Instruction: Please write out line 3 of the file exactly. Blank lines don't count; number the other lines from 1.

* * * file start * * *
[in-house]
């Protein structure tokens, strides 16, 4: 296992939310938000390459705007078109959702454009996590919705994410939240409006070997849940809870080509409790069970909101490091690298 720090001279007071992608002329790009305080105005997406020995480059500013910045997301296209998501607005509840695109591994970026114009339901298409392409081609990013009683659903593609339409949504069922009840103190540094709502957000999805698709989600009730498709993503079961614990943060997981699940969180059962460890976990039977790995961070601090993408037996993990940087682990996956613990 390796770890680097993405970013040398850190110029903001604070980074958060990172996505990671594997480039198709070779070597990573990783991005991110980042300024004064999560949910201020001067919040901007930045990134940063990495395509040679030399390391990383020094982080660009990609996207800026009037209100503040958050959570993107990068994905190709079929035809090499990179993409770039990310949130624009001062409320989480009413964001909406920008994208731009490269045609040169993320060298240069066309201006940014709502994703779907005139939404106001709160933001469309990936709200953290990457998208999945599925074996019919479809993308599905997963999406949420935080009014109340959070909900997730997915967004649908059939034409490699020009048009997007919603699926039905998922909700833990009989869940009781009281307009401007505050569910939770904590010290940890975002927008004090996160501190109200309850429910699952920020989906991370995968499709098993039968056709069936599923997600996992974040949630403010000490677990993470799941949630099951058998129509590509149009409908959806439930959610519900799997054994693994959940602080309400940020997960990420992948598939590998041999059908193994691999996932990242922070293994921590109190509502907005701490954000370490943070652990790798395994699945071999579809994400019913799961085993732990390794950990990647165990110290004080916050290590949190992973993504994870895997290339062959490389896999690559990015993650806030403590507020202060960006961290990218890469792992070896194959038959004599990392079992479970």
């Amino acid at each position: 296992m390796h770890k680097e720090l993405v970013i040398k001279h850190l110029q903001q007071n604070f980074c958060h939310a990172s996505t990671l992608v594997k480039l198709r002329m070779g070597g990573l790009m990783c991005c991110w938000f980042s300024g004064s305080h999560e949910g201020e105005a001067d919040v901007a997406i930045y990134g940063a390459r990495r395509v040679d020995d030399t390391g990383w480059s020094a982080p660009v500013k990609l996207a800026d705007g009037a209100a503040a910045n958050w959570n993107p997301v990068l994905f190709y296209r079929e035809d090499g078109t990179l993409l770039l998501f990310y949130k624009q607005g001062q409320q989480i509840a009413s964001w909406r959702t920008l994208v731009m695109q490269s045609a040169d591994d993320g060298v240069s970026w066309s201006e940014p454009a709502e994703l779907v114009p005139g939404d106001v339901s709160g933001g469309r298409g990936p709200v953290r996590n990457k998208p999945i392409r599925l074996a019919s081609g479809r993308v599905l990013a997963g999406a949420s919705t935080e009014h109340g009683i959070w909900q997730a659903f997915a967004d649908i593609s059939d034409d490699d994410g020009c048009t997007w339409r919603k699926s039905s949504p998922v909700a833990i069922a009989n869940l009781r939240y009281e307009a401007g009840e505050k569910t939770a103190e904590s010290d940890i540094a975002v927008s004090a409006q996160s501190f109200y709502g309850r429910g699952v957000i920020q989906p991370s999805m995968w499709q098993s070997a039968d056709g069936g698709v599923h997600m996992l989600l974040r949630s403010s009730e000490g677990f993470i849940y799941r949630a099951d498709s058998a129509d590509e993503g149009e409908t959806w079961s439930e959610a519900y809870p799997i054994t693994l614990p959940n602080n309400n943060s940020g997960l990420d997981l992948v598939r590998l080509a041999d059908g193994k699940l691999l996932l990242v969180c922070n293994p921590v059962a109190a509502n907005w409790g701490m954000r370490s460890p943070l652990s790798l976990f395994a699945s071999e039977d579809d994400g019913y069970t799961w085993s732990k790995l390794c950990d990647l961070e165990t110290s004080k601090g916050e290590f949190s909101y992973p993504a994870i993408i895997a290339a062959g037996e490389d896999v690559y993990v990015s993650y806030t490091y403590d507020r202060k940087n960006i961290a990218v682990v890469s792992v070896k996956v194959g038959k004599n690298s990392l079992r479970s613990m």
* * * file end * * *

């Amino acid at each position: 296992m390796h770890k680097e720090l993405v970013i040398k001279h850190l110029q903001q007071n604070f980074c958060h939310a990172s996505t990671l992608v594997k480039l198709r002329m070779g070597g990573l790009m990783c991005c991110w938000f980042s300024g004064s305080h999560e949910g201020e105005a001067d919040v901007a997406i930045y990134g940063a390459r990495r395509v040679d020995d030399t390391g990383w480059s020094a982080p660009v500013k990609l996207a800026d705007g009037a209100a503040a910045n958050w959570n993107p997301v990068l994905f190709y296209r079929e035809d090499g078109t990179l993409l770039l998501f990310y949130k624009q607005g001062q409320q989480i509840a009413s964001w909406r959702t920008l994208v731009m695109q490269s045609a040169d591994d993320g060298v240069s970026w066309s201006e940014p454009a709502e994703l779907v114009p005139g939404d106001v339901s709160g933001g469309r298409g990936p709200v953290r996590n990457k998208p999945i392409r599925l074996a019919s081609g479809r993308v599905l990013a997963g999406a949420s919705t935080e009014h109340g009683i959070w909900q997730a659903f997915a967004d649908i593609s059939d034409d490699d994410g020009c048009t997007w339409r919603k699926s039905s949504p998922v909700a833990i069922a009989n869940l009781r939240y009281e307009a401007g009840e505050k569910t939770a103190e904590s010290d940890i540094a975002v927008s004090a409006q996160s501190f109200y709502g309850r429910g699952v957000i920020q989906p991370s999805m995968w499709q098993s070997a039968d056709g069936g698709v599923h997600m996992l989600l974040r949630s403010s009730e000490g677990f993470i849940y799941r949630a099951d498709s058998a129509d590509e993503g149009e409908t959806w079961s439930e959610a519900y809870p799997i054994t693994l614990p959940n602080n309400n943060s940020g997960l990420d997981l992948v598939r590998l080509a041999d059908g193994k699940l691999l996932l990242v969180c922070n293994p921590v059962a109190a509502n907005w409790g701490m954000r370490s460890p943070l652990s790798l976990f395994a699945s071999e039977d579809d994400g019913y069970t799961w085993s732990k790995l390794c950990d990647l961070e165990t110290s004080k601090g916050e290590f949190s909101y992973p993504a994870i993408i895997a290339a062959g037996e490389d896999v690559y993990v990015s993650y806030t490091y403590d507020r202060k940087n960006i961290a990218v682990v890469s792992v070896k996956v194959g038959k004599n690298s990392l079992r479970s613990m």